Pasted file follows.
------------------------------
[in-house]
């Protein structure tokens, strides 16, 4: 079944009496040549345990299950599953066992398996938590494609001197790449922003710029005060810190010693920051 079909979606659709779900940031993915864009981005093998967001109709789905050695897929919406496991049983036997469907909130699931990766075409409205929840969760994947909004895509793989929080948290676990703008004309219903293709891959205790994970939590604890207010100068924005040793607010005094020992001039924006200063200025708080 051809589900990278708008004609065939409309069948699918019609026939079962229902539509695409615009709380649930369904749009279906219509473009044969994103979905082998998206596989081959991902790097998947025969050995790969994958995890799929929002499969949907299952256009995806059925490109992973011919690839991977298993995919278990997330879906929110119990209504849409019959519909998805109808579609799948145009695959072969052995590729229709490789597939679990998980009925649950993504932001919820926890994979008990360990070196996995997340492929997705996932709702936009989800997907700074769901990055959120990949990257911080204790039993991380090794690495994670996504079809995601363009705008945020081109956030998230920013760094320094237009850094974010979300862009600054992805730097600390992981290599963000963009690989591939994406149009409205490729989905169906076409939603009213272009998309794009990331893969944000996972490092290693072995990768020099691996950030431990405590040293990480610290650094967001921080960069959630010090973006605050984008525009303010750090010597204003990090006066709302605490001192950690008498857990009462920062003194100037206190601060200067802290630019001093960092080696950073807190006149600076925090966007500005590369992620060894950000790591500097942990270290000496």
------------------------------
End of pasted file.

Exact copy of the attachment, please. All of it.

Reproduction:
[in-house]
């Protein structure tokens, strides 16, 4: 079944009496040549345990299950599953066992398996938590494609001197790449922003710029005060810190010693920051 079909979606659709779900940031993915864009981005093998967001109709789905050695897929919406496991049983036997469907909130699931990766075409409205929840969760994947909004895509793989929080948290676990703008004309219903293709891959205790994970939590604890207010100068924005040793607010005094020992001039924006200063200025708080 051809589900990278708008004609065939409309069948699918019609026939079962229902539509695409615009709380649930369904749009279906219509473009044969994103979905082998998206596989081959991902790097998947025969050995790969994958995890799929929002499969949907299952256009995806059925490109992973011919690839991977298993995919278990997330879906929110119990209504849409019959519909998805109808579609799948145009695959072969052995590729229709490789597939679990998980009925649950993504932001919820926890994979008990360990070196996995997340492929997705996932709702936009989800997907700074769901990055959120990949990257911080204790039993991380090794690495994670996504079809995601363009705008945020081109956030998230920013760094320094237009850094974010979300862009600054992805730097600390992981290599963000963009690989591939994406149009409205490729989905169906076409939603009213272009998309794009990331893969944000996972490092290693072995990768020099691996950030431990405590040293990480610290650094967001921080960069959630010090973006605050984008525009303010750090010597204003990090006066709302605490001192950690008498857990009462920062003194100037206190601060200067802290630019001093960092080696950073807190006149600076925090966007500005590369992620060894950000790591500097942990270290000496």